Featurization in NAGL

Feature templates for bonds and atoms are available in the features module. A featurization scheme is composed of a tuple of instances of these classes, which are passed to the bond_features and atom_features arguments of the GNNModel constructor. Most of these features simply apply a one-hot encoding directly to the molecular graph, but a few are built on the ResonanceEnumerator class to support features that take into account multiple resonance forms.

Neural Networks - a quick primer

NAGL makes heavy use of the workhorse of machine learning, the neural network. A neural network is a machine learning model inspired by the animal brain that can provide arbitrarily accurate approximations to a huge variety of mathematical functions. The quality of the approximation depends on the structure and size of the neural network; larger networks are capable of producing better approximations, but require more parameters to describe. Neural networks work just fine on functions that map between vector spaces, and modern computer hardware is well-equipped to compute them efficiently.

A prepared neural network consists of many computational “neurons” connected to each other as inputs and outputs, a non-linear activation function for each neuron that specifies how it transforms its inputs into its outputs, and parameters for each neuron that specify how its inputs should be weighted and biased. Usually, the structure of the network and the functional form of the activation function is chosen by the developer, and the parameters are iteratively tweaked until the network reproduces an example dataset of paired inputs and outputs. The process of determining parameters is called training; through this process, the network “learns” a function that allows it to reproduce the dataset.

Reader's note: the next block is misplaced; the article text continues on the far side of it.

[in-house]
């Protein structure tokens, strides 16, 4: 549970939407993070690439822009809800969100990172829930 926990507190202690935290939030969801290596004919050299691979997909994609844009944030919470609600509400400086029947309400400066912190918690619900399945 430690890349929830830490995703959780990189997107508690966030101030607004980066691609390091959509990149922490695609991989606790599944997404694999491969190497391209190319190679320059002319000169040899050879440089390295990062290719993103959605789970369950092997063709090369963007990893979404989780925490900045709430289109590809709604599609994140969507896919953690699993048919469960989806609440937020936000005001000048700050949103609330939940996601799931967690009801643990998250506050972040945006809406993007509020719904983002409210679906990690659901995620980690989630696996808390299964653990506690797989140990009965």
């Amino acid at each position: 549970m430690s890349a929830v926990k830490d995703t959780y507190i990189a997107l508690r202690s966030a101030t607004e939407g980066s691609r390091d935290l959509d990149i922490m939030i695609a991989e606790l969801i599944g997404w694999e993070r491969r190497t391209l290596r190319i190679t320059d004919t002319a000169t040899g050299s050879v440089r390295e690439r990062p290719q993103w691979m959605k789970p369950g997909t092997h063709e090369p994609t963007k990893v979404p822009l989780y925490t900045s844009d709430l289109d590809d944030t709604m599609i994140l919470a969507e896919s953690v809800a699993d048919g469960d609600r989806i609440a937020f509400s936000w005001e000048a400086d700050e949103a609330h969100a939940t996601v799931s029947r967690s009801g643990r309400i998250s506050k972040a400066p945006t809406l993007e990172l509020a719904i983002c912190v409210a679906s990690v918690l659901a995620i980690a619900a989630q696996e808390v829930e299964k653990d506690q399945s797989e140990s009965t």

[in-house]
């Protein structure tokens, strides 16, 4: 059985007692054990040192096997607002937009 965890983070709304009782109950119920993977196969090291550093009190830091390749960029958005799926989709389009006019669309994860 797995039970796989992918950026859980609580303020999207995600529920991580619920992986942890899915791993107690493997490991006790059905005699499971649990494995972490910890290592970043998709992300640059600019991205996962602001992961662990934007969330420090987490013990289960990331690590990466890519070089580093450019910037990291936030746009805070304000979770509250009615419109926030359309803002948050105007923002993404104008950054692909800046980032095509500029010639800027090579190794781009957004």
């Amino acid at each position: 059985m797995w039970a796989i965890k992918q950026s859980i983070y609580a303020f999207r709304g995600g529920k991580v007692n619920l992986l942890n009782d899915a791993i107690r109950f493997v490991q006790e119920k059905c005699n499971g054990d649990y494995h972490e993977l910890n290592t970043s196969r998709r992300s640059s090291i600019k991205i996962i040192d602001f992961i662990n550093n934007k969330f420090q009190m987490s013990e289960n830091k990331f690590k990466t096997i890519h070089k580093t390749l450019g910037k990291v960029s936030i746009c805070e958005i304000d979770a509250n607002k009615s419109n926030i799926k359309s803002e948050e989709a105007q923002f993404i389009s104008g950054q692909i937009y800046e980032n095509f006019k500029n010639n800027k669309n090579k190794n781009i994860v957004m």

The design of the training dataset is very important; it must include many examples for the network to infer from, but it must also cover the entire space of possible evaluations. Choosing the size of the neural network is also crucial to training a useful model. The network must be large enough to model the underlying function with the desired accuracy, but if the network is too large it will encounter the scourge of machine learning: overfitting.

Most real datasets are not perfect reproductions of evaluations of the desired function; there is almost always noise, whether from measurement error or confounding variables or something else. A model is overfitted when it reproduces this noise, rather than just the underlying function. On top of that, any finite training dataset can be perfectly approximated by an infinite number of functions that can do anything they like to inputs missing from the training set. This means that a neural network always interpolates; when the network is overfitted, it “expects” this interpolation to include meaningless noise.

A smaller network that cannot reproduce a highly detailed function is more likely to produce a high quality interpolation rather than invent noise. It is also important to only train a model on a subset of the available data, and use the remaining data (which the model hasn’t “seen” before) to evaluate the model. If the model performs as well on the evaluation data as it did during training, it is likely to generalize to other data as well.

Neural Networks in NAGL

NAGL’s neural networks are hidden behind the GNNModel class, so configuring them generally just involves specifying that class’ arguments.

The Convolution Module: Message-passing Graph Convolutional Networks